Forum Home Forum Home > Progressive Music Lounges > Interviews
  New Posts New Posts RSS Feed - Verdun
  FAQ FAQ  Forum Search   Events   Register Register  Login Login

Verdun

 Post Reply Post Reply
Author
Message
toroddfuglesteg View Drop Down
Forum Senior Member
Forum Senior Member
Avatar
Retired

Joined: March 04 2008
Location: Retirement Home
Status: Offline
Points: 3658
Post Options Post Options   Thanks (0) Thanks(0)   Quote toroddfuglesteg Quote  Post ReplyReply Direct Link To This Post Topic: Verdun
    Posted: March 16 2011 at 09:09


Dr. Neal Barnard is the head of the Physician's Committee for Responsible Medicine (PCRM), an organization that focuses on nutritional education and higher standards on quality-control in medical research. That should keep him busy enough, but he has also found time to be the founder, primary composer, guitarist, keyboardist, and vocalist for Verdun. Barnard was also a founding member of the jazz/fusion group Pop Maru, and played on the lone album from the jazz group Quartet.

......... the rest of the biography is here

I got in touch with Neal Barnard for the Verdun story and he kindly answered my questions.

######################################################

Your biography has been covered in your ProgArchives profile so let's bypass the biography details. But which bands were you influenced by and why did you choose that name ?

The name “Verdun” is a city in France which was the site of one of the bloodiest and most protracted battles ever. It captures the contrast of physical beauty and terrible conflict.
Most of the band members were raised in the U.S., and so we grew up on rock ‘n roll. And we had all played in various rock, New Wave, punk, and jazz bands. Ngoc and Bầu are from Vietnam, and their influences are a bit different.
But it all came together for me one day in a small Vietnamese music store in Arlington, Virginia, where I was living at the time. I picked up a record of traditional Vietnamese music. Not only was it very beautiful, spare, and moving, but the musical scale was essentially the same as a standard blues scale. And that opened a world of possibilities. So we basically just merged the two. That is, a strong western rhythmic undercurrent with Vietnamese music layered into it.

For those of us who are not familiar with your music; how would you describe it, and which bands would you compare yourself with? 

There is certainly a foundation of drums and guitars, and we’re sometimes given to quirky rhythms, like the 7/4 time in “Fate.” And on top, Martha and Ngoc’s voices are just angelic. Bầu’s use of traditional Vietnamese instruments contrasts with the electric instruments, and really creates the character of the band.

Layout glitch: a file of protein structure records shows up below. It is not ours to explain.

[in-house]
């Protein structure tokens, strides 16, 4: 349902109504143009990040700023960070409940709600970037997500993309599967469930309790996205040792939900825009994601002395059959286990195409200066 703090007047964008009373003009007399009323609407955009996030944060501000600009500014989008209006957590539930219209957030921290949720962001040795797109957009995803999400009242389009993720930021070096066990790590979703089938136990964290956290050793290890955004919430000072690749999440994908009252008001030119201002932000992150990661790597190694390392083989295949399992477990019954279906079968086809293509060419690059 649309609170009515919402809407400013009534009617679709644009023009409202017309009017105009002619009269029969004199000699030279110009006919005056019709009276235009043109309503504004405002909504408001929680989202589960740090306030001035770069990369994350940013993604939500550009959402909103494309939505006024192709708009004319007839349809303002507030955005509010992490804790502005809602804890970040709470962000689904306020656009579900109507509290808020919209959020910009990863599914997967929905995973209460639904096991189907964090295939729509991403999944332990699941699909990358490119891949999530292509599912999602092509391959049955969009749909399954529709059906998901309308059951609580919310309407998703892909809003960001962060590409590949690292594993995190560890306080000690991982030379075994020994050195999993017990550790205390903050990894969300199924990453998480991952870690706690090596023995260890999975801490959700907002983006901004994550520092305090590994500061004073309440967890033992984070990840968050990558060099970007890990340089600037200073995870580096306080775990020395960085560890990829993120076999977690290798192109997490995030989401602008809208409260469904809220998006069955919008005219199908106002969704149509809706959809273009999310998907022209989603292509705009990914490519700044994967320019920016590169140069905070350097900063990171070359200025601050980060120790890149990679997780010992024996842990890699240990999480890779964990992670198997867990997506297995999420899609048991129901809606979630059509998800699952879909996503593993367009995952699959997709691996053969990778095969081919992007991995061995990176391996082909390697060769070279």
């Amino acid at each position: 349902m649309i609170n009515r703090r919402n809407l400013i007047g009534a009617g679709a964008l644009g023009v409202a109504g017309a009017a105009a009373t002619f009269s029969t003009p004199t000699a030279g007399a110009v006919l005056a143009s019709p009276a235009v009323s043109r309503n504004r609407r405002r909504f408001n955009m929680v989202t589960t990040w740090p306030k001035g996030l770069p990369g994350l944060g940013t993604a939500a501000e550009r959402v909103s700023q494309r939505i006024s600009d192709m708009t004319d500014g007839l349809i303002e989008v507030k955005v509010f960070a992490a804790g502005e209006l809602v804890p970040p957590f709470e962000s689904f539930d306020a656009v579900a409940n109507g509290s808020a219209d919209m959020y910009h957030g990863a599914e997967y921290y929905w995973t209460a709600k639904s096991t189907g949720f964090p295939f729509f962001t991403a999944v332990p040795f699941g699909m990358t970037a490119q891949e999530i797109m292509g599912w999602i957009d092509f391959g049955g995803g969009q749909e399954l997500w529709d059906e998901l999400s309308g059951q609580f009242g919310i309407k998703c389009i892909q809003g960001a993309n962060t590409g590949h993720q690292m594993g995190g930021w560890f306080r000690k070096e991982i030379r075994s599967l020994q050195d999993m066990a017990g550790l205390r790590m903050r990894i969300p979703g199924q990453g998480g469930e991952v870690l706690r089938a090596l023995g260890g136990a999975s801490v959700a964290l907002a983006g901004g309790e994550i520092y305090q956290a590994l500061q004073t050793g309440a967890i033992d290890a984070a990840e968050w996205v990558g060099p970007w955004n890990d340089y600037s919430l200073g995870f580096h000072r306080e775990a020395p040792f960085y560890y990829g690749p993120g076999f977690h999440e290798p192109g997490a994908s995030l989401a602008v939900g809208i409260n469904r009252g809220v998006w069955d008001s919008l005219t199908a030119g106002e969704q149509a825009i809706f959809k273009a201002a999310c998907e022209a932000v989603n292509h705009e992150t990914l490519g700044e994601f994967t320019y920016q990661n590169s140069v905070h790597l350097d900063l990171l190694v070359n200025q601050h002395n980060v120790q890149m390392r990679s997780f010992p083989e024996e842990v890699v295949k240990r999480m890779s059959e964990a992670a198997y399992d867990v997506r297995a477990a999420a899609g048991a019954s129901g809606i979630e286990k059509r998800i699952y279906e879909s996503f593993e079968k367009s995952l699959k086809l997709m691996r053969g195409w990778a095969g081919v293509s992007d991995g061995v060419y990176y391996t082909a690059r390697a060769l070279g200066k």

Some of the songs reflect what might be called a bit of a quirky psychological side. For example, we recorded “Stand By Your Man,” which of course was a huge country-western hit, but we made it into a sort of Lou-Reed-style, almost morose song in 7/4 time. Same thing for Purple Haze. Our version of the music—especially the lyrics—was so wildly different that I could not convince Janie Hendrix (Jimi’s half-sister, who handles the music currently) to let us do it. Eventually I stopped twisting Jimi’s lyrics and Martha sang them straight—albeit it over a slow-as–bearing-grease musical score, and Janie said it was okay.
Bands to compare with….um… how many bands are there doing what we’re doing? Maybe the closest thing would be David Byrne’s explorations of African music of a few decades past.



Your one and only album so far—Verdun—was released in 2004. Please tell us more about this album.

The first and last songs are the ones where American and Vietnamese influences really come through the strongest. The first, called Dream of a Black Horse, comes from an old Vietnamese folk song, but we did it with a very strong, almost violent rhythmic base. In the original, the horse is being readied for a wedding ceremony. In our version, the horse is having none of it. If you haven’t heard it, you will love it. The final song, Fate, has the same elements, but is a haunting,  pulsating 7/4 song where Martha’s vocal just slays me. And in between, Song to a Sparrow is a very simple and delicate song that people seem to really love.

From where can this album be purchased from ?

Thanks for asking. You’ll find it on Amazon. 

What have you been up to since 2004?

We’re working on the follow-up album, which has taken a lot longer than we’d intended. The music is mostly written, but it’s those last few details that we need to sort out…. My apology is that I’ve been busy with my books (which are also on Amazon) and my other work. However, the nicest comment I ever got was from someone who said that our first album was so far ahead of its time, we can take our time with a follow-up!

What is your latest update and what is your plans for this year and beyond ?  

We’re aiming to record the new album shortly, and then, as soon as I put a CD to bed, I’m already thinking about the next one.
 
To wrap up this interview, is there anything you want to add?
 
Just a big thank you. And our Web site is www.VerdunMusic.com.



Thank you to Neal Barnard for this interview

Their PA profile is here
 

Back to Top
 Post Reply Post Reply
  Share Topic   

Forum Jump Forum Permissions View Drop Down

Forum Software by Web Wiz Forums® version 11.01
Copyright ©2001-2014 Web Wiz Ltd.

This page was generated in 0.266 seconds.